Northeast Times

You can help: New program keeps an eye on Philly streets

Want to help catch the bad guys? Re­gister your cam­era with the Philly Po­lice De­part­ment.

It was a June morn­ing I’ll nev­er for­get.

I’d just ar­rived at work and was about to start look­ing through the day’s pa­pers and blogs when a friend from down the street called: There was buzz in the neigh­bor­hood that po­lice found a body.

The vic­tim was in her 20s, her clothes were stripped … and she was in the lot right be­hind my apart­ment. The lot I walked past every night on my way home.

I turned white, hung up the phone, and walked out onto the side­walk by my work. In the blaz­ing sum­mer sun, my mind reeled.

My 25-year-old sis­ter had nev­er come home the night be­fore. That morn­ing, I just as­sumed that she’d slept at her boy­friend’s house.

Now, I was see­ing the po­lice load­ing her body in­to their white van — a scene I didn’t ex­actly struggle to ima­gine after work­ing at a Philly news­pa­per for a few years.

After a few minutes of frantic phone calls, I heard what I still re­gard as one of the sweetest sounds I’ll ever hear: my baby sis­ter on the oth­er end of the line, telling me how dumb I was to worry.

Of course, there is an­oth­er fam­ily out there that didn’t get to feel that wave of re­lief. In­stead, the fam­ily of Sa­bina Rose O’Don­nell had to listen to the hor­rif­ic de­tails of her murder, beg the pub­lic for in­form­a­tion, and make fu­ner­al ar­range­ments for a 20-year-old girl.

As clearly as I re­mem­ber the morn­ing they found O’Don­nell, I re­mem­ber an­oth­er mo­ment just as well — watch­ing the sur­veil­lance foot­age of O’Don­nell ped­dling her bike down Gir­ard Av­en­ue, past the steps where my sis­ter and I of­ten saw her pass by and wave. And there, too, was her killer, 18-year-old Donte John­son, rid­ing past the nev­er-rest­ing eyes of the se­cur­ity cam­er­as at Front Street and the auto shop across 4th Street.

It was a haunt­ing ex­per­i­ence, and dur­ing the two weeks it took for po­lice to ar­rest him, I had John­son’s im­age burned in­to my brain, con­stantly look­ing for him to pass my steps again.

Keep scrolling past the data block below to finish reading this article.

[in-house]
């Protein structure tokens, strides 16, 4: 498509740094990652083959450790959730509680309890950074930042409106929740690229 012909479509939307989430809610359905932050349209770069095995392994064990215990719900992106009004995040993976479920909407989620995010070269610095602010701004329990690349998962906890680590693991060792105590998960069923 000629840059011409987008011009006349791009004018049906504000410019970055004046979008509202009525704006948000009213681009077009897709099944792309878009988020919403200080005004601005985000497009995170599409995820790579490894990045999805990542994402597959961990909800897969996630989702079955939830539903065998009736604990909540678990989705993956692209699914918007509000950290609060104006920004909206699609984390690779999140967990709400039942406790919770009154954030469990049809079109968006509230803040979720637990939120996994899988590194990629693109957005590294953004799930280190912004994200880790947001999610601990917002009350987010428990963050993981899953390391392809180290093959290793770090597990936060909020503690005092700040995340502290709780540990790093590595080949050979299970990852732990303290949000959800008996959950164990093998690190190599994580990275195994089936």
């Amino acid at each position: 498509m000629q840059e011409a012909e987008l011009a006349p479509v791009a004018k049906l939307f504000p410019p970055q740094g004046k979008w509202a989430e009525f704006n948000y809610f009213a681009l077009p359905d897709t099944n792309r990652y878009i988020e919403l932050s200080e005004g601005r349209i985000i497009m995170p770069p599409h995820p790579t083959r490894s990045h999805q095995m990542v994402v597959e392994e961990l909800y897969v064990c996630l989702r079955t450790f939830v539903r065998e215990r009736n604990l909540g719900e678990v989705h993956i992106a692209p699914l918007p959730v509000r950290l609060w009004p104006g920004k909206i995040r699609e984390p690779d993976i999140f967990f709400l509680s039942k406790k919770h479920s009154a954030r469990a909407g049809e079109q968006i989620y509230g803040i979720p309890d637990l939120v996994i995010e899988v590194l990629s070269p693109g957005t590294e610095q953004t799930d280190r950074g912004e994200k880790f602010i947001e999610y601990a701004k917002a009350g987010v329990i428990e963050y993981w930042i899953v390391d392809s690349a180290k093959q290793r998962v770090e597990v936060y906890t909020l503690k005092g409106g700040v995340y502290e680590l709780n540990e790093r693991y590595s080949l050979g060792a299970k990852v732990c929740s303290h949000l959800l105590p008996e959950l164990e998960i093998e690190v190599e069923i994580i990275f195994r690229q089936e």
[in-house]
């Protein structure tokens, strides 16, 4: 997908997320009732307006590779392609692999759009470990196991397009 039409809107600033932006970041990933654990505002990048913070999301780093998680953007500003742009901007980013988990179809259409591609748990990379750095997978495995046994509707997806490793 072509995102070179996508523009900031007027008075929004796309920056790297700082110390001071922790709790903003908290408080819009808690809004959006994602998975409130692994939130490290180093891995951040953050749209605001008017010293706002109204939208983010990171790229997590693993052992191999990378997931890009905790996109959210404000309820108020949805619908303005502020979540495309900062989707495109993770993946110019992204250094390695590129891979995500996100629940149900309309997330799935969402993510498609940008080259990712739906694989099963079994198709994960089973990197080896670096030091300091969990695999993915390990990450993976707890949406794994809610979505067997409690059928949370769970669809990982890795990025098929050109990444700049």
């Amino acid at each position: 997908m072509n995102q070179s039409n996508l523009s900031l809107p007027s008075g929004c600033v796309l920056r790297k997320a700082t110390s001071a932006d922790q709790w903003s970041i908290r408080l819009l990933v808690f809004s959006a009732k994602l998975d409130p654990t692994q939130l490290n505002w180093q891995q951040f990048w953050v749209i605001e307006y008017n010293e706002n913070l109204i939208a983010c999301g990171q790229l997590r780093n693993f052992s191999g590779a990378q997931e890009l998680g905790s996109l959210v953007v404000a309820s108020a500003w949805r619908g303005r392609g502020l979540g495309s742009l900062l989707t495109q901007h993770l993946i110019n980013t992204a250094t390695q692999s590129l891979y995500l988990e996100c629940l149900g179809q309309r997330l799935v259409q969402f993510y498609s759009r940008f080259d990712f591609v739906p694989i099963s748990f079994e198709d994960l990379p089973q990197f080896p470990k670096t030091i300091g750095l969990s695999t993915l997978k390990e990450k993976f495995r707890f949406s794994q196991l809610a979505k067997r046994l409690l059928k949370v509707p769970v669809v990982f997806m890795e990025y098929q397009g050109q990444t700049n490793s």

And, in­deed, it was that same sur­veil­lance foot­age that helped identi­fy John­son and pres­sure his fam­ily to turn him over to po­lice.

This spring, I had a sim­il­ar ex­per­i­ence as I watched po­lice foot­age of two armed men as­sail­ing a clerk at Trax Foods on Front Street be­fore even­tu­ally shoot­ing the in­no­cent man, killing him on the spot. The counter where that murder took place was a fa­mil­i­ar place to me, a place where I’d passed over a few dol­lars in ex­change for tokens and cof­fee and pret­zels count­less morn­ings.

Some of the same cam­er­as that cap­tured Donte John­son also cap­tured Quasheam Rich­burg, the 20-year-old charged in fatally shoot­ing the clerk, Mustafa Shaker, with a shot­gun.

Those im­ages also helped cops track down their sus­pect, lead­ing to an ar­rest where there might not have been one

Since those murders, I’ve taken closer no­tice of the cam­er­as that dot my walk home, little lenses peer­ing down from store win­dows and door­ways.

Maybe, when I was young­er, I would have been irked by that in­tru­sion, but these days, I know how those cam­er­as can help bring justice to fam­il­ies, or even just help the po­lice nab a petty crook that makes life in the neigh­bor­hood more dif­fi­cult.

And, just as I look for those cam­er­as on my walks home, the po­lice look for cam­er­as in the af­ter­math of crime. The dif­fer­ence is, the po­lice are in a race against time, and hunt­ing down those cam­er­as can mean los­ing the trail. Worse yet, they might al­to­geth­er miss a cam­era that cap­tured a cru­cial de­tail about a crim­in­al.

Now, Philly res­id­ents can make catch­ing crim­in­als an easi­er task.

A newly launched pro­gram, Sa­fe­Cam, lets busi­nesses and homeown­ers with cam­er­as re­gister the devices with the Phil­adelphia Po­lice De­part­ment.

If a crime hap­pens, po­lice can in­stantly ac­cess that re­gistry, and if your cam­era might help, they’ll get in touch to see if your foot­age caught the sus­pect.

It’s that easy.

And while it’s hard to say wheth­er cam­er­as can make a per­son sick enough to com­mit a cold-blooded murder to think twice, it’s clear that hav­ing quick ac­cess to cam­er­as in our area can help loc­al po­lice identi­fy and ul­ti­mately nab crim­in­als.

To re­gister a cam­era, just vis­it ht­tps://sa­fe­cam.philly­po­lice.com.

From the web­site:

• Re­gis­tra­tion is simple and it only takes about 10 minutes to com­plete the three steps. You will provide ba­sic in­form­a­tion and tell us where your cam­er­as are loc­ated. There is no cost as­so­ci­ated with re­gis­tra­tion and your in­form­a­tion is con­fid­en­tial. You may de­lete your re­gis­tra­tion at any time.

• Once you have com­pleted the re­gis­tra­tion and veri­fic­a­tion pro­cess, a mem­ber of the De­part­ment will fol­low up with you to con­firm your re­gis­tra­tion. At this point, you will also re­ceive a PPD Sa­fe­Cam win­dow decal, which you may proudly dis­play in your home or busi­ness.

• You will only be con­tac­ted by the Phil­adelphia Po­lice De­part­ment in the fu­ture if there is a crim­in­al in­cid­ent in the vi­cin­ity of your se­cur­ity cam­era. Po­lice per­son­nel, if ne­ces­sary, may re­quest a copy of any video cap­tured by your cam­era, which may as­sist in the in­vest­ig­a­tion of a crime.

You nev­er know, you might just help put the next bad guy be­hind bars.••

Bri­an Rademaekers can be reached at 215-354-3039 or brademaekers@bsmphilly.com. 

You can reach at brademaekers@bsmphilly.com.

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